Dave and Amy at Pittock Mansion

If one ventures outside the urban area to forested areas such as the Forest Park area we hiked on Saturday, one will be immediately impressed with all the moss and ferns adorning the landscape. The scenery is quite different from the arid sparse landscape of Colorado.

Lots of Moss

Our second impression of Portland revolves around food. I’m sure the suburbs and outskirts feature the same chains, big box areas and strip malls as any other U.S. city, but the various areas of Portland itself are littered with locally owned neighborhood restaurants and eateries. The hospitality industry must employ 90% of the mushrooming twenty something population. Eateries range from ubiquitous food trucks to small take out locations featuring one menu item to more traditional high end sit down establishments. Another popular Portland fixture are the dessert stops, restaurants that specialize only in desserts. Amy, Jane and I anxiously looked forward to all of our meals in Portland and sampled Mexican, Irish, Thai, and Mediterranean cuisines during out stay. Another Portland favorite and a favorite to us as well is brunch. Brunch can be found everywhere on Saturdays and Sundays. Had we stayed during the week, I’m sure we could have found a brunch offering somewhere on a weekday.

Aaron and Jessica Join Us for Dinner

The Hunger Games

Our Saturday night entertainment featured watching The Hunger Games at a local cinema. Amy and Jane read the entire Hunger Games trilogy, so they were well versed on the plot and anxious to see the movie treatment of the novels they’d recently completed. Dave, on the other hand, only read movie reviews which were luke warm at best. The plot is a bit of Survivor and American Idol on steroids. Apparently the United States has been divided into twelve districts, and the ruling class holds a hunger games event each year. Two teenagers are chosen from each district, a male and female, and transported to a central location where they will attempt to survive to be the last person left standing. Of course prior to the event there is training, festivities, partying and gambling on the outcome.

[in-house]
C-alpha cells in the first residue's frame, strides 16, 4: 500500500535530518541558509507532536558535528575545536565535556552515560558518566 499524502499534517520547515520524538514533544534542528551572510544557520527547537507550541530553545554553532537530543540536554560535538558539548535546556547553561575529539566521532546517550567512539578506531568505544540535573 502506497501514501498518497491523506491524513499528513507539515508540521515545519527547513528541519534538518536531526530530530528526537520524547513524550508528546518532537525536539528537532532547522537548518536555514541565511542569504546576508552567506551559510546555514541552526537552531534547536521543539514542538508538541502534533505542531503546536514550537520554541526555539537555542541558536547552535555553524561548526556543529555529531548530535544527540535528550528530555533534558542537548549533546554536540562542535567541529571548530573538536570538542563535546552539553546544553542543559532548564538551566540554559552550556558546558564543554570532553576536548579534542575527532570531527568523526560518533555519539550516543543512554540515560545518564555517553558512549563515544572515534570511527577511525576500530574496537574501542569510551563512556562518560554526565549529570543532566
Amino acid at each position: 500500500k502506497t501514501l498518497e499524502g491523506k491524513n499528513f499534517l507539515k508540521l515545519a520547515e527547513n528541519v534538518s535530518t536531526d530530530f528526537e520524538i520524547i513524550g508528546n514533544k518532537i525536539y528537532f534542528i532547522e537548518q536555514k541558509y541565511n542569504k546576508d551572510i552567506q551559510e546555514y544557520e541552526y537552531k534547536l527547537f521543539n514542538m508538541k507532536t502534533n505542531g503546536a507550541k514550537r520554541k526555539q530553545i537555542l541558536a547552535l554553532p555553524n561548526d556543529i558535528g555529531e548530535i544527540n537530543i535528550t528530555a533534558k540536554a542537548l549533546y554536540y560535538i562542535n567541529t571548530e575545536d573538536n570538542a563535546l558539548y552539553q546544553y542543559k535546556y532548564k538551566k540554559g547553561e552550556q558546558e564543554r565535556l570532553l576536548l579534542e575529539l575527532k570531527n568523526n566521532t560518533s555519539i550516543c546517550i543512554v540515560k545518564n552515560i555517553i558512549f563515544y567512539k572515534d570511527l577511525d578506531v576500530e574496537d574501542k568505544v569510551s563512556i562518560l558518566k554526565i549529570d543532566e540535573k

The main character is Katniss from district twelve, a poor coal mining region. Katniss volunteers after her younger sister’s name is drawn from the bin. It’s a classic case of brains over brawn, but I won’t give away any more. We all enjoyed the flick quite a bit and were still discussing it on Sunday morning.

Disc Golf

08/23/2011 Clackamas River Photo Album

When Dave visited Oregon in August to be a driver in the Hood to Coast Relay, he visited Milo McIver State Park along the Clackamas River where he fished for trout. While there he picked up a brochure that described the bat barn and also noticed an extensive array of disc golf courses. With the early completion of our gardening project on Saturday, we were looking for something to do on Sunday. The weather was typically  overcast with intermittent rain showers and we considered going to the coast or up the Columbia River gorge. I mentioned the bat barn, but when we researched it online, we discovered that the bats are present in the summer and probably not an attraction on April 1.

Preparing for Disc Golf

As we discussed it, however, we decided to give the disc golf course a try. For those of you who aren’t familiar with this sport, disc golf is played similar to golf except tossing a Frisbee takes the place of hitting a small white ball with a club. There are 36 holes at Milo McIver but our threesome decided to play only the front nine on the east course. Amy wisely took five frisbees along and it was raining lightly when the three of us emerged from the car at the disc golf parking lot. Amazingly there was a small wooden box with scorecards and maps of the course layout. We elected to not keep score or keep score in our heads. The course we played essentially followed the downstream flow of the Clackamas River, which was quite high and turbid due to all the recent rain.

Amy Shows Distance Technique

There were tee boxes and “greens” and hazards of many types. The water hazards were probably larger than normal due to all the rain and quagmires created by heavy runoff. The green consisted of a metal post with a cluster of chains hanging vertically from the center post to a circular metal cage below the chains. The idea was to toss a disc into the chains, and then it fell and rested in the cage below. This compared to sinking a putt. We had a great time and were amazed at the number of fellow disc golfers in the rain. These disc golfers took their sport seriously as most possessed multiple frisbees of various sizes for driving, chipping and putting if in fact the same vernacular applies. They also possessed disc golf bags, small rectangular duffles with shoulder straps that were used to transport their assorted discs. It was a whole new world for Jane and Dave.

Jane with a Chip Shot